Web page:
How fast does your Wi-Fi needs to be for smooth streaming?

Here’s a simple guide to help you understand better what your requirements are to achieve your daily tasks that require the internet.

Streaming speeds required to music

Online streaming services such as Spotify, Deezer, or Apple Music allow you to stream music at different qualities for data-saving purposes. Handing you the ability to calculate your data usage. Here are the minimum megabytes per second required to stream music at their respective different qualities:

Streaming Speed Breakdown
Low Quality:0.13 Mbps
Medium Quality:0.16 Mbps
Highest Quality:0.3 Mbps

Note that the requirements differ per streaming service. These are averages.

Streaming speeds required for YouTube

Youtube is a video-based platform where videos allow the option to stream in 4K resolution. However, Youtube also allows you to stream at a lower resolution setting for instances where one is listening to an audiobook. Knowing your preferred viewing option is a great way to understand how much data you need per second to stream video content on Youtube.

Streaming speeds breakdown (YouTube)
Standard Definition >360p streaming:0.7 Mbps
Standard Definition480p streaming:1.1 Mbps
High Definition720p streaming:2.5 Mbps
High Definition1080p streaming:5 Mbps
4K streaming
2160p streaming:25 Mbps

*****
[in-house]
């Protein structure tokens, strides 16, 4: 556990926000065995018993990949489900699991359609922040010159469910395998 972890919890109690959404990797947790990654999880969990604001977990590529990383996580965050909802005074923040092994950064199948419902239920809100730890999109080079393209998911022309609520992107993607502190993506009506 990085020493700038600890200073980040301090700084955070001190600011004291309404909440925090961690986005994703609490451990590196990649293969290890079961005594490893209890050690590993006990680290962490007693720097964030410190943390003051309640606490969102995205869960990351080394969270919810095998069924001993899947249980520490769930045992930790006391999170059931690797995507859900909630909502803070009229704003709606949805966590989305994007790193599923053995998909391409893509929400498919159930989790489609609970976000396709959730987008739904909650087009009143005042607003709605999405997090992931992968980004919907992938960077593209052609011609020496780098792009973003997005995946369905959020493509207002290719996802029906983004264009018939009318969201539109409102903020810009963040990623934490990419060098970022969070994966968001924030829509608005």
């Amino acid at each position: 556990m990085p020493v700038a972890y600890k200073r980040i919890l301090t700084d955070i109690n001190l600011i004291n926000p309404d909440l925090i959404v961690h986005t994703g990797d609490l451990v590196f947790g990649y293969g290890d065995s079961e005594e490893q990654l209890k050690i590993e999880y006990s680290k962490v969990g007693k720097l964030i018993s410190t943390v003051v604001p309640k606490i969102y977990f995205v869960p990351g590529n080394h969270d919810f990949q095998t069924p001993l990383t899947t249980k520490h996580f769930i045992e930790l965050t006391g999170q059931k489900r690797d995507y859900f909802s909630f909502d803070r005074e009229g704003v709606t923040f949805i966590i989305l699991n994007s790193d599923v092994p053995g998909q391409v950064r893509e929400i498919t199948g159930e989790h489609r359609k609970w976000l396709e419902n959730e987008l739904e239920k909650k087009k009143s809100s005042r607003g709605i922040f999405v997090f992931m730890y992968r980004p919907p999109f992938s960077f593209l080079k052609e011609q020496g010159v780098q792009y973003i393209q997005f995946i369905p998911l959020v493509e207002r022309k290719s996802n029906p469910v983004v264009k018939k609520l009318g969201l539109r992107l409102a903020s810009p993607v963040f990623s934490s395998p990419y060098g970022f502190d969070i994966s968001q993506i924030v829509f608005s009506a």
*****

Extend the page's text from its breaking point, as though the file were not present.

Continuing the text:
Streaming speeds required for Netflix

Fortunately for the bingers, Netflix has a similar ability to select different viewing quality settings. These are divided into three:

Streaming Speeds (Netflix)
Standard Definition3 Mbps
High Definition5 Mbps
4K Premium25 Mbps

Data Savings TIPS

Here are data saving tips to reduce data wastage and save thousands of rands in the long run!

  1. Bonus: Stream, watch or listen on lower quality.
    Don’t worry, you’ll still hear the bass when the beat drops. This will save you a ton of data in the long run. A 1-hour music playlist streaming on a lower bandwidth will use 10MB instead of 100MB. Click here for info on how to change music streaming settings.
  2. Bonus: Facebook: Stop auto-playing videos.
    Checking Facebook every five minutes certainly eats into your data plan, but checking Facebook every five minutes while letting it autoplay videos is worse. Thankfully, you can limit auto-play videos to Wi-Fi only or disable them altogether. Here’s how: Open the Facebook application and tap the three lines in the lower-right corner. Select the Account Settings and tap Videos and Photos. Tap Autoplay and then choose either On Wi-Fi Connections Only or Never Autoplay Videos. Read more.